\ExplSyntaxOn
\NewDocumentCommand{\definegroup}{mm}
{
\shrodi_define_group:nn { #1 } { #2 }
}
\NewDocumentCommand{\processgroups}{ }
{
\shrodi_process_groups:
}

\seq_new:N \g_shrodi_groups_seq
\cs_new:Npn \__shrodi_make_name:n #1
{
g_shrodi_\tl_to_str:n{#1}_clist
}
\cs_new_protected:Npn \shrodi_define_group:nn #1 #2
{
\seq_gput_right:Nn \g_shrodi_groups_seq { #1 }
\clist_new:c { \__shrodi_make_name:n { #1 } }
\clist_gset:cn { \__shrodi_make_name:n { #1 } } { #2 }
}
\cs_new_protected:Npn \shrodi_process_groups:
{
\seq_map_inline:Nn \g_shrodi_groups_seq
{
\section* { ##1 }
\clist_map_inline:cn { \__shrodi_make_name:n { ##1 } }
{
\shrodi_print_contents:nn ####1
}
}
}
\cs_new_protected:Npn \shrodi_print_contents:nn #1 #2
{
\textbf{ #1 }: ~ #2 \par \medskip
}
\ExplSyntaxOff

\definegroup{grp1}{
{key 00}{val \emph{00}},
{key 01}{val 01}
}
\definegroup{grp2}{
{key 10}{val 10},
{key 11}{val 11},
{key 12}{val 12}
}
\definegroup{grp3}{
{key 20}{val 20}
}

\begin{document}

\processgroups

\end{document}

• Should I delete my answer? My Option 2 is essentially the same. I found it in pgfmanual but you posted this while I was editing my answer. – cfr Feb 21 '14 at 1:15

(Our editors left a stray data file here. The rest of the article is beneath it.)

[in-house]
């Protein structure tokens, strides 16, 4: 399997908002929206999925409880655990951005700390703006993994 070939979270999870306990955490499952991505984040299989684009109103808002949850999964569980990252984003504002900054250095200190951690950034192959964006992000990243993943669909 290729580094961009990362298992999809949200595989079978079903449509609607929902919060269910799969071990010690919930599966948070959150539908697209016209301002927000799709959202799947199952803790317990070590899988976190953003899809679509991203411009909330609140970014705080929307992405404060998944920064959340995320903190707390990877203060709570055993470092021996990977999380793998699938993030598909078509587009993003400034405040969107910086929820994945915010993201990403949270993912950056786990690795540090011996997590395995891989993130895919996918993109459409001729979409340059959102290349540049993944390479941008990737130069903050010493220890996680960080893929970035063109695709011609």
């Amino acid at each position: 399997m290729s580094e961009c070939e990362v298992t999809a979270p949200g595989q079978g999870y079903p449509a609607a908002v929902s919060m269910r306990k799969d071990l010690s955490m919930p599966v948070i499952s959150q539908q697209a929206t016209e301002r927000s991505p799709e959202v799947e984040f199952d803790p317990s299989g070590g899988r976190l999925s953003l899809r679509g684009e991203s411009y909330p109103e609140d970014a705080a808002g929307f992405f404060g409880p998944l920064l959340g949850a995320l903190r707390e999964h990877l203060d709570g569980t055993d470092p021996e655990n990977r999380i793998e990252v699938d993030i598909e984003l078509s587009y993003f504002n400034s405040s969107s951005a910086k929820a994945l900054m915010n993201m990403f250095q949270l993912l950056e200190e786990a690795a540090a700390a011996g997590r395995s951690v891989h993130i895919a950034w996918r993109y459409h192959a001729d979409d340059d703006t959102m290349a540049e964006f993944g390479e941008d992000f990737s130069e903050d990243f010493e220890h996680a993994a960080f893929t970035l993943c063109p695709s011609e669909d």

• @cfr Your option 1 is not that bad, IMO. – egreg Feb 21 '14 at 8:52

# Option 1

You could store the information indirectly. For example, along with the key and value, you could add a third element to signal a format directive. Your code would then test that and format the value of e.g. \val appropriately.

Note that the following example works by adding the text formatting command without the leading backslash e.g. emph not \emph. The command is then reconstructed using \csname ... \endcsname. Note that I have no idea if this is a good idea or not.

\documentclass{article}
\usepackage{tikz}
\newcounter{grpcnt}
\def\groups{grp1, grp2, grp3}
\def\keyvals{{ {"key 00/val 00/emph, key 01/val 01"}, {"key 10/val 10, key 11/val 11, key 12/val 12"}, {"key 20/val 20"} }}
\begin{document}
\setcounter{grpcnt}{0}
\foreach \grp in \groups {
\section*{\grp}
\pgfmathparse{\keyvals[\thegrpcnt]}
\foreach \key/\val/\form in \pgfmathresult
{
\edef\tempa{}%
\edef\tempb{\form}%
\textbf{\key}: \ifx\tempa\tempb\val\else\expandafter\csname\form\endcsname{\val}\fi \\[1ex]
}
}
\end{document}


# Option 2

Just use the method mentioned in the documentation for pgf and protect the commands with \noepand. (See e.g. page 529 of the manual.)

\documentclass{article}
\usepackage{tikz}
\newcounter{grpcnt}
\def\groups{grp1, grp2, grp3}
\def\keyvals{{ {"key 00/val \noexpand\emph{00}, key 01/val 01"}, {"key 10/val 10, key 11/val 11, key 12/val 12"}, {"key 20/val 20"} }}
\begin{document}
\setcounter{grpcnt}{0}
\foreach \grp in \groups {
\section*{\grp}
\pgfmathparse{\keyvals[\thegrpcnt]}
\foreach \key/\val in \pgfmathresult
{
\textbf{\key}: \val \\[1ex]
}
}
\end{document}
`

• Well thought! However I need to be able to format only some words and not others, like only the "00" in my example... In my real-life case, the values are whole sentences and sometimes I would need to use italics or bold on some words, so I need to be able to mark a word independently. – shrodi Feb 21 '14 at 0:42